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2006 Egypt

18 December 2006, Monday; Pension Roma, Cairo, LE79 (incl)

Fabulous morning, tiring afternoon, good day.

We took the Metro (once we had found its entrance about three blocks from our hotel) to Giza station. Quick, efficient and, with only two lines, easy to manage. As we descended the steps to road level at Giza station, we were approached by a share- taxi driver who offered to take us to the Giza plateau for LE2. We were the first to board and waited patiently while he sold his services to others and fairly quickly filled his minibus. And off we went for the longish drive to near the pyramids. On board we met Aladdin who spoke good English and tried to sell us a camel ride around Giza – over a cup of tea he persuaded us to share with him where the taxi dropped us. Aladdin gave Charl an Arabic name, saying that aside from his eyes he looks Arabic: Mustafa.

But we decided we wanted to go the traditional route today. So parted company and strolled through the back streets that abut the Giza plateau catching tantalising glimpses of the pyramids as we wandered – not quite as aimless as a cloud! At one point Charl was proving irresistible to a young boy carrying aish piled on a board on his head. He kept following Charl, dropping his bread in the dust and dung, picking it up and putting it nonchalantly back on his board. Mmmm…

We had an amusing incident with the woman selling the entrance tickets (LE100). When Charl approached the sales window, despite the fact that she obviously realised we were together, she said “One?” Charl replied: “Three!” “Fine by me,” was her quick rejoinder.

OK. You have to visit Giza before you die! Several people report being disappointed with the pyramids, but I do not see how this can be possible. Both they and the Sphinx are spectacular and moving. All monotonal against the warm blue sky. We took our time admiring the Sphinx and the Great Pyramid and, despite the cost (LE200), decided to climb inside the latter.

Sphinx facts

Built around 2530BC.
Earliest known monumental sculpture in Egypt.
Carved from the bedrock of the Giza plateau and augmented by shaped blocks.
The body of a lion with the head of a Pharaoh.
Height = 20m; paws = 15m; entire length 45m; the head is 10m long and 4m wide.
Because certain layers of the stone are softer than others, there is a high degree of erosion that has claimed the original detail of the carved figure.
Commissioned by Pharaoh Khafre (2558-2532BC), son of Khufu (Cheops).
Originally it is believed that the Sphinx was painted and was quite colourful.
Neither Ottomans nor French shot off nose – lost before 15th century.
Recently, the Sphinx has undergone major restoration.

Great Pyramid facts

Giza – Khufu (Great) Pyramid (2560BC); Khafre; Menkaure.
Great Pyramid: Over 2,000,000 blocks of stone averaging 2.5 tonnes built in 210 courses – at base some stones weigh 15 tonnes. Total weight 6 million tonnes.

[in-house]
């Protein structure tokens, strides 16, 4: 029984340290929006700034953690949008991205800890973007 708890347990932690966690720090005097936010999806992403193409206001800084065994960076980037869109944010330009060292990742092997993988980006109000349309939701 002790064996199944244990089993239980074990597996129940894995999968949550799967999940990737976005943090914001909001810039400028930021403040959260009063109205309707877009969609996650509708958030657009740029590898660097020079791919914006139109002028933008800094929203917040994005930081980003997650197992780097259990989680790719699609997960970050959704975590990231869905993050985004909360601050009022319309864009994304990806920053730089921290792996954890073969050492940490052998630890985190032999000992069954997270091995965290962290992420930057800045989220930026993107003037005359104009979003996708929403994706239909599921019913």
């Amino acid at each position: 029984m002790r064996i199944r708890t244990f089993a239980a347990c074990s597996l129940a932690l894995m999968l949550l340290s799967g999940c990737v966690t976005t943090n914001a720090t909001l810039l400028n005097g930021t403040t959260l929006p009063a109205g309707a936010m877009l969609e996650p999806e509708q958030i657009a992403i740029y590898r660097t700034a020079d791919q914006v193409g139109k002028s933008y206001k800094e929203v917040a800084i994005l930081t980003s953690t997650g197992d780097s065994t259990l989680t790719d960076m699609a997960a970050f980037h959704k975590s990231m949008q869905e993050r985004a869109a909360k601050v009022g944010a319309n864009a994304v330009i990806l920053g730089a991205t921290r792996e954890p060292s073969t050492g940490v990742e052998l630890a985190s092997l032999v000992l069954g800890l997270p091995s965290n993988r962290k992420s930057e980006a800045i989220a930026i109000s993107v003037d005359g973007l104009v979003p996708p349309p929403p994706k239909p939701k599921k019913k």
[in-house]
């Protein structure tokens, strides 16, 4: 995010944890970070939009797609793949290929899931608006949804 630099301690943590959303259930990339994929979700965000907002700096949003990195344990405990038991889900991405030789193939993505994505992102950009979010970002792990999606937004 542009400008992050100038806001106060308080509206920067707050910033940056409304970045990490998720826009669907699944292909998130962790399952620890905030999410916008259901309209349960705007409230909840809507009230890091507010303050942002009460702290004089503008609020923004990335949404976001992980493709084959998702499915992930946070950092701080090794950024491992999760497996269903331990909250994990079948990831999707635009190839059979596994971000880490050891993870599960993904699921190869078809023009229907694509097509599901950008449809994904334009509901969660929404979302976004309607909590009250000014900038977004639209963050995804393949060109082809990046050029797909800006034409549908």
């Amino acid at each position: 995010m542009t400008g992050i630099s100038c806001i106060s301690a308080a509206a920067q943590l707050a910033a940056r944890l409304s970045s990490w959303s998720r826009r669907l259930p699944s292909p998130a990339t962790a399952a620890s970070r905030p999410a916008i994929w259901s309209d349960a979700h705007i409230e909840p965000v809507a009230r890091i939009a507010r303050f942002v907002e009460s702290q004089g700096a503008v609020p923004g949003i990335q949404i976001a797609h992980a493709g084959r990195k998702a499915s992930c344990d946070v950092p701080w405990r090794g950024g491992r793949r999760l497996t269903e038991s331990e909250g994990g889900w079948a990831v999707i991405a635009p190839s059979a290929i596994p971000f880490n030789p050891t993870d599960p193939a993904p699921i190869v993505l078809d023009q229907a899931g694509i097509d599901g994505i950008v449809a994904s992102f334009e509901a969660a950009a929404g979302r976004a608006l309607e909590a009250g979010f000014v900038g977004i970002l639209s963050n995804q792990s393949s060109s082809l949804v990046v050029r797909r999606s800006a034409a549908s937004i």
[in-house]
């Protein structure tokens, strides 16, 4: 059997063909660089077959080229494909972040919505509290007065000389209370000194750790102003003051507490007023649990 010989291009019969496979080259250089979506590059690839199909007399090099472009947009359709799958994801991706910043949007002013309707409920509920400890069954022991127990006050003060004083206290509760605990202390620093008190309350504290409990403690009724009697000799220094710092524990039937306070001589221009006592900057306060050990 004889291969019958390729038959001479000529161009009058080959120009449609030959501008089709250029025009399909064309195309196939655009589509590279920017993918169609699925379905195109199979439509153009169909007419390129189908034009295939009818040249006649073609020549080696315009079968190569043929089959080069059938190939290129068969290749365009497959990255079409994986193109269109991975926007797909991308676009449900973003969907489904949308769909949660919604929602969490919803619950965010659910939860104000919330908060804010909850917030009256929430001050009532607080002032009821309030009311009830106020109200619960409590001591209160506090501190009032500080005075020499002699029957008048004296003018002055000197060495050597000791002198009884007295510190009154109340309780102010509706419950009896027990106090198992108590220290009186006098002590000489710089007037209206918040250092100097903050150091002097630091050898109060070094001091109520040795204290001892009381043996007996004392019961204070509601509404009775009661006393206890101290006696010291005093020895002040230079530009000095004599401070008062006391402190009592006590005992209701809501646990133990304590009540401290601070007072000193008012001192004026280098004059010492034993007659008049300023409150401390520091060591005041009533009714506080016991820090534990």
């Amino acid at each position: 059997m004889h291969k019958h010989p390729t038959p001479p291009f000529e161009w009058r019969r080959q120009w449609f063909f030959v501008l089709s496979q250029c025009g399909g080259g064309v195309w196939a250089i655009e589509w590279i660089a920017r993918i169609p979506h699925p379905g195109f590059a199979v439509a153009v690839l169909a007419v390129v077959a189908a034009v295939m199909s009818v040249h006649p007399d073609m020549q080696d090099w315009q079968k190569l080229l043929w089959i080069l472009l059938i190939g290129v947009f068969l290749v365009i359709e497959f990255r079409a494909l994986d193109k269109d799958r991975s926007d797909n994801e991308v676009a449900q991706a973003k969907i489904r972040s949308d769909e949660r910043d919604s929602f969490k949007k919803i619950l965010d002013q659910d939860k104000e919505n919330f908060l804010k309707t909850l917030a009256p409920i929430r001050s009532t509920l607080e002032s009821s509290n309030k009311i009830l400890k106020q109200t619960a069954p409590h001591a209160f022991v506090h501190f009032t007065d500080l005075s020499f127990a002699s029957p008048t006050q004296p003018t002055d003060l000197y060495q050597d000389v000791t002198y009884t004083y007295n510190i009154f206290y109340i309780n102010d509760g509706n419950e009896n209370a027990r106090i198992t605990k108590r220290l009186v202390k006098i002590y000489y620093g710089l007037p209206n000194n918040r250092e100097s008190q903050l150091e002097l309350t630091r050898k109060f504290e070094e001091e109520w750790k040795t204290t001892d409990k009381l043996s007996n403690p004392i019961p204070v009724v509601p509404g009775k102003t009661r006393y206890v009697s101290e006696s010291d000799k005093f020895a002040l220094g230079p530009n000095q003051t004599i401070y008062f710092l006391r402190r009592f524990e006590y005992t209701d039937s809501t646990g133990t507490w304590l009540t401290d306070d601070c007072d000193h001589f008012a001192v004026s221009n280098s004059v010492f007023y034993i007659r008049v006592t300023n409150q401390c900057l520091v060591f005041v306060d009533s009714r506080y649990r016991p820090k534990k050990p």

At 147m was the tallest building in the world until the 19th century when the Eiffel tower was erected.
Sides = 230m – variance only 11cm.
An estimated 20,000 to 30,000 workers built the Pyramids at Giza over 80 years. (Some say 100,000 workers over 20 years.)
Inside: 38m long narrow corridor leads to the great gallery 9m high and 47m long. At the top of this is the burial (King’s) chamber, 5m wide and 10m long.
The King’s chamber was built of red granite. The roof consists of nine granite slabs each weighing more than 400 tonnes. Above these four more slabs separated by gaps were designed to distribute the weight of the stones above.

The Sphinx has a gentle appealing face, a face you can look at for ages, a definite presence. On the walk between it and the Great Pyramid we were surrounded by giggling, near-hysterical schoolgirls all asking “What’s your name?” and “Where you come from?” There were far fewer tourists than we anticipated, so nowhere did we feel crowded or impatient.

The closer we drew to the pyramid, the more impressive and unbelievable it grew (mmm… must have been built by those aliens after all). Block upon block of uneven stone soaring upward to a ragged point (now 9m lower than its original height) against the blue sky. Filling your eyes and senses; swelling your heart. Originally it was finished with facing blocks of white limestone which would have been polished smooth and topped with a pyramidion – some say gilded to catch the sun’s rays.

We did not know it, but we were the last allowed into the pyramid before it closed for lunch. You climb up the outside to the entrance, then down a low passage and up a low passage, backs bent, to the Great Gallery and finally into the King’s Chamber. We encountered one couple coming out and one sitting in the Chamber – where we too looked at the sarcophagus and then sat with our backs to the wall and just tried to take in the impossibility of it all. When the other couple left we made echoes that lasted for ages. And just sat! After a long quiet time we could hear someone calling “hello, hello” from the Great Gallery below and assumed they too were making echoes. But when they failed to join us we finally wondered whether they were in fact calling us – which proved to be the case. So…we got to sit entirely alone in the King’s Chamber deep within the last remaining Seven Wonders of the World. An unforgettable experience.

We came out of the pyramid just on noon when the city spread out below us began to echo with the calls to the faithful to come and pray. Stirring.

After that we visited the Solar Barque Museum constructed over the boat pit in which this 4,500 year old Lebanese cedar boat was discovered. Quite something else entirely.

Great Pyramid
Great Pyramid
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